Editor’s note: Annie Levy is based in New York City. She is a chief story officer who discovers and brings corporate/organizational stories and brands to life at www.AnnieLevy.com. Levy is also the communications and story fellow at Cantilever, a digital design and development agency.
When I was 10 years old, my father gave me a camera. This gift ultimately led to a career creating images of people that show them as people first – vs. a category or diagnosis.
Photovoice is a qualitative tool that puts the power of the camera in the hands of the individuals researchers are trying to understand. It allows research subjects to give voice to their own experiences through the images they create. I have utilized and honed photovoice by combining my experience as a photographer and my work understanding peoples’ mind-sets and emotions for a host of different sectors. I began using this tool extensively with medical patents and expanded to different populations and domains. And after 15 years, I’m an expert at drawing people out around the photos they present.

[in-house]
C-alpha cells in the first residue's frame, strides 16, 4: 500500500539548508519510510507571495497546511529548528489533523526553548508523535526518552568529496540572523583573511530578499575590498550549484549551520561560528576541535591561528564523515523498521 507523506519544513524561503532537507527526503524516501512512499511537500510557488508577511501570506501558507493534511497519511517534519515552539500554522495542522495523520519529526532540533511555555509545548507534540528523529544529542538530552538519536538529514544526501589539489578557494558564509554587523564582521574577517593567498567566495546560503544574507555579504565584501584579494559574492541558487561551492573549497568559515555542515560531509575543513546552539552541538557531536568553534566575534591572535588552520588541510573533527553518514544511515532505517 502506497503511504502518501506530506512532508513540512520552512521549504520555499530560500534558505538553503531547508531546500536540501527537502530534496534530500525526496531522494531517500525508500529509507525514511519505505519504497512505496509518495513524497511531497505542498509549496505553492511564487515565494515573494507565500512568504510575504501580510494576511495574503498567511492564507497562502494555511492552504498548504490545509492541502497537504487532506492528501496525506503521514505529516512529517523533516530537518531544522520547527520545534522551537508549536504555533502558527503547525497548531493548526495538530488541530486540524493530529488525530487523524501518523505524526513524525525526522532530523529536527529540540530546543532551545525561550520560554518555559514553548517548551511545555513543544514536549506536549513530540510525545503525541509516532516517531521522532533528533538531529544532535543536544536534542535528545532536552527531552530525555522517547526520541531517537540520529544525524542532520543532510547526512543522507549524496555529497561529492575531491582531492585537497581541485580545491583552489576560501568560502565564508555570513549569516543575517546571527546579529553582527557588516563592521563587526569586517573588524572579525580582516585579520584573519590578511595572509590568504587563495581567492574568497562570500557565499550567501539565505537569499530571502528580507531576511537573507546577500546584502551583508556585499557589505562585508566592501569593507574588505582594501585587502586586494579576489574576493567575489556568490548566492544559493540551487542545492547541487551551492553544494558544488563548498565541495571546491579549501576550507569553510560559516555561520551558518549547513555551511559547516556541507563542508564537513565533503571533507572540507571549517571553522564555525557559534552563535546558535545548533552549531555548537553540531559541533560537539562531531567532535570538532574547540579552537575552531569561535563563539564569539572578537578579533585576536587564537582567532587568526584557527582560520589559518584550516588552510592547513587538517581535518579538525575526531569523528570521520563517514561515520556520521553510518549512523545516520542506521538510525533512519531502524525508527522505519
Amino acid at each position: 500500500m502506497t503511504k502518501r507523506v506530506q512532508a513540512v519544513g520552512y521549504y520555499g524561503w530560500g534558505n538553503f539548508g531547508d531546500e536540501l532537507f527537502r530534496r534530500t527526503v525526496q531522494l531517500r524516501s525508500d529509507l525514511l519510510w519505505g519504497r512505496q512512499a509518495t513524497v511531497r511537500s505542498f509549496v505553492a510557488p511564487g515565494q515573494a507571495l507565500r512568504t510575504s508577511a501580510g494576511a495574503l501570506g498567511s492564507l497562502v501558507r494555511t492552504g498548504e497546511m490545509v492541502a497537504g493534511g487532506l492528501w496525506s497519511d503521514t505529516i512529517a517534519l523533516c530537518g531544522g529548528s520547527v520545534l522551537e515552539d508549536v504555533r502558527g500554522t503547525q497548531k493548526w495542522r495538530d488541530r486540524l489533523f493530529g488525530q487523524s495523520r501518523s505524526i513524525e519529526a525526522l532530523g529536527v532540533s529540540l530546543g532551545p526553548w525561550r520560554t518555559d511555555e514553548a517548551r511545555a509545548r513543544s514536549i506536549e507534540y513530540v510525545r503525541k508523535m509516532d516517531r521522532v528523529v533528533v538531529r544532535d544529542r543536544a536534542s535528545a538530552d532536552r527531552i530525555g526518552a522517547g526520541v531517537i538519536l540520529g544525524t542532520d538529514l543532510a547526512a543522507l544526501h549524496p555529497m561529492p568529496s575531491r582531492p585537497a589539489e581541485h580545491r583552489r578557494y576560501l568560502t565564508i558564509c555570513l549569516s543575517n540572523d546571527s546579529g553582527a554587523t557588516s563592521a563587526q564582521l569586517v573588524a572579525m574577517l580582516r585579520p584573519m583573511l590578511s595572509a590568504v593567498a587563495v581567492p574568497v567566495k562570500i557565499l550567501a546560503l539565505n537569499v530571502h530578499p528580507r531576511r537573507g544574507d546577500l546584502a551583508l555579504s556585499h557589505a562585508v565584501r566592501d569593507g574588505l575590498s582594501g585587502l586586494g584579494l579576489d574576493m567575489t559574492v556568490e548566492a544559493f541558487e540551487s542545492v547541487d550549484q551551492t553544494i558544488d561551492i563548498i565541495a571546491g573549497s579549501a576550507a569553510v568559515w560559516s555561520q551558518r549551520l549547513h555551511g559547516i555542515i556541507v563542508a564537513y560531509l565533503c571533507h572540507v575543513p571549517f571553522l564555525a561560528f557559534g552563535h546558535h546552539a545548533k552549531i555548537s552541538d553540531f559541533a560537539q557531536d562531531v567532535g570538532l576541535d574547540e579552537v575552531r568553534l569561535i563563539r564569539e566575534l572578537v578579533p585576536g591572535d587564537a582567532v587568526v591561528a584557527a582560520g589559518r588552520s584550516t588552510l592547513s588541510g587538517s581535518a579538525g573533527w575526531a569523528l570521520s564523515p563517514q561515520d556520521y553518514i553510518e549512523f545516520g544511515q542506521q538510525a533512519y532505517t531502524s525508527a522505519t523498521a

Have you ever asked an audience or group to tell a story about a subject? When put on the spot, half will declare that they are not storytellers. So, we as researchers ask questions. We start with our questions and not their context. We get answers, but the answers are born out of our stories and are not necessarily helpful in understanding other peoples’ experiences and needs.
Robert Shiller, winner of the Nobel Memorial Prize for Economics, developed the theory of narrative economics, with a focus on using stories as input and that these stories, unlike output stories, do not have to have a beginning, middle or end.
Susan Fader, a qualitative research guru, has developed the thesis that just as behavioral economics migrated from the world of financial economics and was modified and adapted by market research, so should market research...